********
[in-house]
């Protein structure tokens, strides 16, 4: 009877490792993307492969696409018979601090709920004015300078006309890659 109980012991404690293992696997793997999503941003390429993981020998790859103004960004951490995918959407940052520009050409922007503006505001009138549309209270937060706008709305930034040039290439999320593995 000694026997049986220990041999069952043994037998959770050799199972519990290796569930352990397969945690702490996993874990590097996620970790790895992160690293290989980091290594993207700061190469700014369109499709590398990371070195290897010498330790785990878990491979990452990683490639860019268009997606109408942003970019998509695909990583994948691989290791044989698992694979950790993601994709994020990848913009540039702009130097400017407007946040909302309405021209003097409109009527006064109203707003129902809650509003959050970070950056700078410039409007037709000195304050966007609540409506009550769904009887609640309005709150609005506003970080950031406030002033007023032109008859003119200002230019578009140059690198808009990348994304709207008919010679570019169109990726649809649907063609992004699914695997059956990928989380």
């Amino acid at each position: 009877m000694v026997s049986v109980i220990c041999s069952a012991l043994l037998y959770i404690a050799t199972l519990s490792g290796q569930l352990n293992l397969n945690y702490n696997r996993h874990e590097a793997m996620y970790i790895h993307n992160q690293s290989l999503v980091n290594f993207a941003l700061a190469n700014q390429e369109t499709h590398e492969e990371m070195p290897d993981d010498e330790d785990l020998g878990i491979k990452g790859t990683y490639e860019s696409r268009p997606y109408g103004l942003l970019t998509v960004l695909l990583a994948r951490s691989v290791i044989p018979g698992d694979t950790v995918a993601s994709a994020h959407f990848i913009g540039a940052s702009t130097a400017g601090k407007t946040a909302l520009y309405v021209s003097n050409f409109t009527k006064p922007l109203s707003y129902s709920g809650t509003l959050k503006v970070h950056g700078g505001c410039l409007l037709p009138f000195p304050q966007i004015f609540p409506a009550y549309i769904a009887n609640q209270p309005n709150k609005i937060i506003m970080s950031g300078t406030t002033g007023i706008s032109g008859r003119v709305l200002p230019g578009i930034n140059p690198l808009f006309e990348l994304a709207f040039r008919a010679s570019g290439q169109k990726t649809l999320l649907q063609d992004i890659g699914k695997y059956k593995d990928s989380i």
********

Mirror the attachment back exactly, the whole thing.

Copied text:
[in-house]
């Protein structure tokens, strides 16, 4: 009877490792993307492969696409018979601090709920004015300078006309890659 109980012991404690293992696997793997999503941003390429993981020998790859103004960004951490995918959407940052520009050409922007503006505001009138549309209270937060706008709305930034040039290439999320593995 000694026997049986220990041999069952043994037998959770050799199972519990290796569930352990397969945690702490996993874990590097996620970790790895992160690293290989980091290594993207700061190469700014369109499709590398990371070195290897010498330790785990878990491979990452990683490639860019268009997606109408942003970019998509695909990583994948691989290791044989698992694979950790993601994709994020990848913009540039702009130097400017407007946040909302309405021209003097409109009527006064109203707003129902809650509003959050970070950056700078410039409007037709000195304050966007609540409506009550769904009887609640309005709150609005506003970080950031406030002033007023032109008859003119200002230019578009140059690198808009990348994304709207008919010679570019169109990726649809649907063609992004699914695997059956990928989380």
């Amino acid at each position: 009877m000694v026997s049986v109980i220990c041999s069952a012991l043994l037998y959770i404690a050799t199972l519990s490792g290796q569930l352990n293992l397969n945690y702490n696997r996993h874990e590097a793997m996620y970790i790895h993307n992160q690293s290989l999503v980091n290594f993207a941003l700061a190469n700014q390429e369109t499709h590398e492969e990371m070195p290897d993981d010498e330790d785990l020998g878990i491979k990452g790859t990683y490639e860019s696409r268009p997606y109408g103004l942003l970019t998509v960004l695909l990583a994948r951490s691989v290791i044989p018979g698992d694979t950790v995918a993601s994709a994020h959407f990848i913009g540039a940052s702009t130097a400017g601090k407007t946040a909302l520009y309405v021209s003097n050409f409109t009527k006064p922007l109203s707003y129902s709920g809650t509003l959050k503006v970070h950056g700078g505001c410039l409007l037709p009138f000195p304050q966007i004015f609540p409506a009550y549309i769904a009887n609640q209270p309005n709150k609005i937060i506003m970080s950031g300078t406030t002033g007023i706008s032109g008859r003119v709305l200002p230019g578009i930034n140059p690198l808009f006309e990348l994304a709207f040039r008919a010679s570019g290439q169109k990726t649809l999320l649907q063609d992004i890659g699914k695997y059956k593995d990928s989380i």